Discussion in 'Alternate History Maps and Graphics' started by Thande, Sep 10, 2011.
That's quite the dramatic difference.
I think I can now report that my love/hate relationship with mapping Czechoslovakia may be coming to an end after discovering the most amazing database of Slovak electoral results at the municipal level dating back to the 1920 election.
WIP: 1946 election. Finding the seat allocation is being tricky, but worst case scenario I can try and calculate it myself. Note that some of the urban districts in Bohemia need to be checked, the map is a WIP after all.
The Czechoslovak election of 1946 was one of the only two free elections held in the post-WWII period in what would become Soviet-occupied Europe. Unlike the Hungarian 1946 elections, where the Soviet Army remained in place and therefore played a role in influencing the electoral results (not that it did much good for the Hungarian Communists), Czechoslovakia had no foreign military presence to influence the outcome.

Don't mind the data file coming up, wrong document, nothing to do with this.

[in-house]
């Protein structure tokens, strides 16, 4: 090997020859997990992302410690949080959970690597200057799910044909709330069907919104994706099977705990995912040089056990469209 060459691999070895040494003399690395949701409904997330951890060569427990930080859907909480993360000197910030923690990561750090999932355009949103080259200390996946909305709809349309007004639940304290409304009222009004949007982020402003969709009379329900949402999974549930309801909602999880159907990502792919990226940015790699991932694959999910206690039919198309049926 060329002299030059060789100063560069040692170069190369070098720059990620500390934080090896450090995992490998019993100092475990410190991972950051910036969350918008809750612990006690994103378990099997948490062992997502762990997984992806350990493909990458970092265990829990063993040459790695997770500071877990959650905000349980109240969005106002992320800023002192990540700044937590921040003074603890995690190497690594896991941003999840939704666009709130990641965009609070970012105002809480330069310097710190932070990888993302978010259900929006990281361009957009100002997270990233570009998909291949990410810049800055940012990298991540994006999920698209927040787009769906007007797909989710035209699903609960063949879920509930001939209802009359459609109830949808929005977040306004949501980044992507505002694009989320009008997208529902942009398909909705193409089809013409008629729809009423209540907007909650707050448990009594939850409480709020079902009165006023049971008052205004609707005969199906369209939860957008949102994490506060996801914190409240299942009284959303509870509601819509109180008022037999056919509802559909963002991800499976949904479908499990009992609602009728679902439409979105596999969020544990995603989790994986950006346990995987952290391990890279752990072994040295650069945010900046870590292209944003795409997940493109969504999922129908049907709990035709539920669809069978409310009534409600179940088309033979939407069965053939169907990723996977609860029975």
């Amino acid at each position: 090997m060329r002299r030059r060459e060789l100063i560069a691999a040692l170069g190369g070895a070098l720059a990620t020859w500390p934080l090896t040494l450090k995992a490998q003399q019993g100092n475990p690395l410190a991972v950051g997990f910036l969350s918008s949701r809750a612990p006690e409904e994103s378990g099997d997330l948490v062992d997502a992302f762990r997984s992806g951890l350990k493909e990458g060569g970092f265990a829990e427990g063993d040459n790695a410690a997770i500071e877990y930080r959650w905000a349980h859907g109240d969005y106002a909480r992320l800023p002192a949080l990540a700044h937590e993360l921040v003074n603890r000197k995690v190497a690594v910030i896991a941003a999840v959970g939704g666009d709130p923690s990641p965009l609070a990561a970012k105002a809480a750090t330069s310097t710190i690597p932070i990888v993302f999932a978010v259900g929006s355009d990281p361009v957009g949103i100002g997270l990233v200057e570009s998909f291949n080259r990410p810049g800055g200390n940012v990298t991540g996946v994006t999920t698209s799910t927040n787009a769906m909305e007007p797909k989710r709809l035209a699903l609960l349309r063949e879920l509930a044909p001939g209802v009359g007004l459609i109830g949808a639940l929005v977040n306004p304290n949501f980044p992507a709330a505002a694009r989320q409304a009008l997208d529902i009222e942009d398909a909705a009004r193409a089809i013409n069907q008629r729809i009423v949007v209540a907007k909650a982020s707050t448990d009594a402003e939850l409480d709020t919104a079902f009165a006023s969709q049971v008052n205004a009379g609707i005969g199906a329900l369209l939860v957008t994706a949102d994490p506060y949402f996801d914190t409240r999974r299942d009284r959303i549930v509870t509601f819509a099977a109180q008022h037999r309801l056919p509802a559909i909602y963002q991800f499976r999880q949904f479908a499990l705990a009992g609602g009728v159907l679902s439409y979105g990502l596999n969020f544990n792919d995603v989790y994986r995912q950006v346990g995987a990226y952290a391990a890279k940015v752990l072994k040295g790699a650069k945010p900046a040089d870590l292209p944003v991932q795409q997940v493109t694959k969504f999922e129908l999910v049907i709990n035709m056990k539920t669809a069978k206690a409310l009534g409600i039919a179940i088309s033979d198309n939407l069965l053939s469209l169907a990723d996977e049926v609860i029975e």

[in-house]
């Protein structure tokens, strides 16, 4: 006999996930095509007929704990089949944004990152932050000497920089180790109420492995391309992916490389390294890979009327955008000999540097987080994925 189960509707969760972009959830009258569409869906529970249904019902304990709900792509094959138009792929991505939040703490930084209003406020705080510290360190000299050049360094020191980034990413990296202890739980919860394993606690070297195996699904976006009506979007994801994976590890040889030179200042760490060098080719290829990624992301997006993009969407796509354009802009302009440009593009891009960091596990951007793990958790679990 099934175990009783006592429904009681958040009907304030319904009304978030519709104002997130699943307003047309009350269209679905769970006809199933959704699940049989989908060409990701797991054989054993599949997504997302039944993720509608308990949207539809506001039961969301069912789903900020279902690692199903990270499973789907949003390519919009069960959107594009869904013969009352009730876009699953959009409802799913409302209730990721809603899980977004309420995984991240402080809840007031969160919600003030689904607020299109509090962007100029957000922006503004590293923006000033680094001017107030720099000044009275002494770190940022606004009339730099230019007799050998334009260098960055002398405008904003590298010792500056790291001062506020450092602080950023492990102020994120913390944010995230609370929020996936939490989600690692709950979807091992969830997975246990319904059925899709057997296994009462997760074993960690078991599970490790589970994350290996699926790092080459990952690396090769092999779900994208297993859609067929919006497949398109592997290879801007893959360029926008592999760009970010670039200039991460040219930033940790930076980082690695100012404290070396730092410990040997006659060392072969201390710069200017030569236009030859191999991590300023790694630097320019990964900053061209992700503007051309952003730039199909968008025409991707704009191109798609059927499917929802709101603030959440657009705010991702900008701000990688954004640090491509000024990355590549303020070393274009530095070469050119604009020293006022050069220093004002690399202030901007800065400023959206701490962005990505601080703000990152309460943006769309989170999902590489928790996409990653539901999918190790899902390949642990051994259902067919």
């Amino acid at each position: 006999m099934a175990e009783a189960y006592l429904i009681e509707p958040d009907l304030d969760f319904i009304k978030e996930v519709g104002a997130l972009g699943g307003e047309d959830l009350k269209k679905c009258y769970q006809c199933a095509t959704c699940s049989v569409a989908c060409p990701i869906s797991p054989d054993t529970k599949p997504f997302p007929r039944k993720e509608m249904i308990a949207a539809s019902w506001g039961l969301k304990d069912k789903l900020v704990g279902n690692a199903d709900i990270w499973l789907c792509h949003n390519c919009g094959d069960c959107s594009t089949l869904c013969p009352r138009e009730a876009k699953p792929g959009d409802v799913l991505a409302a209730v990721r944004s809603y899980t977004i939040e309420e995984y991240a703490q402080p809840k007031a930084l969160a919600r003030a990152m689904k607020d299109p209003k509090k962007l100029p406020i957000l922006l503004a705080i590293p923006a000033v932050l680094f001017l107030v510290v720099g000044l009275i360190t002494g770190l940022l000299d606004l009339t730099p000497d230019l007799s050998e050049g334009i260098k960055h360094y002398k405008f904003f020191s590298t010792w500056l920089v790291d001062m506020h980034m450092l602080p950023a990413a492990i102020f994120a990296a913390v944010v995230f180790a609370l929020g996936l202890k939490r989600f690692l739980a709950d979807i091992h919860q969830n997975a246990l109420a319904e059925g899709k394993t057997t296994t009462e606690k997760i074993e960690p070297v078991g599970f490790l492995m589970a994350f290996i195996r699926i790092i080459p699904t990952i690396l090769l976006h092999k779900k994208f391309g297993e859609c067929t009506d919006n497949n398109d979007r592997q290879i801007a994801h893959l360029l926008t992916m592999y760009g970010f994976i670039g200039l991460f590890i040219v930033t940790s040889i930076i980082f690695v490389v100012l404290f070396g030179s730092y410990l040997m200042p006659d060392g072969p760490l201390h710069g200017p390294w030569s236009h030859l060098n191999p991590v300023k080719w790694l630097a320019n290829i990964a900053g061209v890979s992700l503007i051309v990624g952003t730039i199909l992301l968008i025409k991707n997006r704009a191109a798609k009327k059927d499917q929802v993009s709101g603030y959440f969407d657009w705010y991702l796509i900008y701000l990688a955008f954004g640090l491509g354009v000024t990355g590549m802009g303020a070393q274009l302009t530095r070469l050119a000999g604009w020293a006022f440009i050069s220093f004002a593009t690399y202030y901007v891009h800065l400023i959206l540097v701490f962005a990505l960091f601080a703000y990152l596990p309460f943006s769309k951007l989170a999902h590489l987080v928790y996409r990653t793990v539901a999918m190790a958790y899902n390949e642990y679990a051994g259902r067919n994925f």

However, the conditions of the vote were a bit authoritarian. In 1946, and following the Benes decrees, the over two million German-speakers and half a million Hungarian-speakers who had not proven their loyalty to Czechoslovakia in the 1935-1945 period were to be expelled from the country. Needless to say, they did not get a vote on that or a vote in the election for that matter. Only Czechs, Slovaks and other Slavs were allowed to vote. Furthermore, as a part of the Kosice Government Programme of 1945 , only the parties that belonged to the National Front were allowed to run in the election. Unlike later in the Communist era, the parties had strong differences of opinion on most topics. This meant that the Republican Party, the most important centre-right party of the interwar period was not allowed to compete, its voters divided between the People's Party (CSL) and the National Socialists (CSNS), the two most right-wing members of the coalition in the Czech lands.